↠ Pro 1. A strong and confident female lead, Alosa’s a character NOT to be reckoned with! Levenseller’s pro-feminist novel shows that women can just be as (or even more) savvy, skilled in combat and clever as men … which I’m TOTALLY down for. Alosa’s an amazing captain, hiring the best and brightest for her own crew — which happen to mainly be women (YAY). Though a number of reviews have commented that she’s too cocky and “full of herself”, I thought her confidence spoke truths about her ability as a captain and as a pirate. I typically don’t enjoy overly cocky and clever characters, yet I still fell in-love with Alosa’s personality … so just go into this book knowing the main character (actually, MOST of the characters) behave in this manner. And to be fair, she can back up her confidence with her advance fighting techniques and ability to scheme beyond belief!
↠ Pro 2. There are no real heroes in this story … just a bunch of pirates and moral ambiguity! If I’m going to be reading a book about pirates, I don’t WANT heroes … I want PIRATES, something more traditional to pirate lore and stories! Playing dirty and doing whatever it takes to get what they want, that’s the kind of characters in Daughter of the Pirate King. If you’ve ever watch Pirates of the Caribbean, the moral compass is rather similar. Alosa and a number of other pirates do live by a CODE, showing respect and even affection for some members of their own respective crew mates … but at the end of the day, they’re still pirates.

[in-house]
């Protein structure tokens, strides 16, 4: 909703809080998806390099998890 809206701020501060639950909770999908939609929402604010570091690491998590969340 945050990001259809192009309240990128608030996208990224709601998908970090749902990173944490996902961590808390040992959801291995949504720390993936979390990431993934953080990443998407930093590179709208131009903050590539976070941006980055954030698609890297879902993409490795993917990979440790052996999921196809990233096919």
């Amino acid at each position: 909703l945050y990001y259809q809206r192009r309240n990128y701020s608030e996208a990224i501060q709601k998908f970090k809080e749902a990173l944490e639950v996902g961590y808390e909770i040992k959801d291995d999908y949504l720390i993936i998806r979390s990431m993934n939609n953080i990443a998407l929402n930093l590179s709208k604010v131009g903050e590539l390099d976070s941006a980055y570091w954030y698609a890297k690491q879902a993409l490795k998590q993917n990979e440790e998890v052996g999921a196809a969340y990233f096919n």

↠ Pro 3. Daughter of the Pirate King is a relatively light and hilarious novel, making it quite the fun and quick read. A straightforward and untaxing read, Levenseller’s novel was the PERFECT buddy read choice for the month of December — all them holiday events and all. I never felt lost when reading the novel, making it easy to pick up right where I left off after putting it down for a day or two. But the great thing is that I always WANTED to come back to the novel, not just for the story … BUT FOR SOME COMIC RELIEF! The banter between Alosa and Riden, the constant taunting among all the central characters, Alosa’s ongoing shenanigans and mind-games — I couldn’t help but laugh at all the craziness happening! I’m REALLY excited to see this continue on in the second book.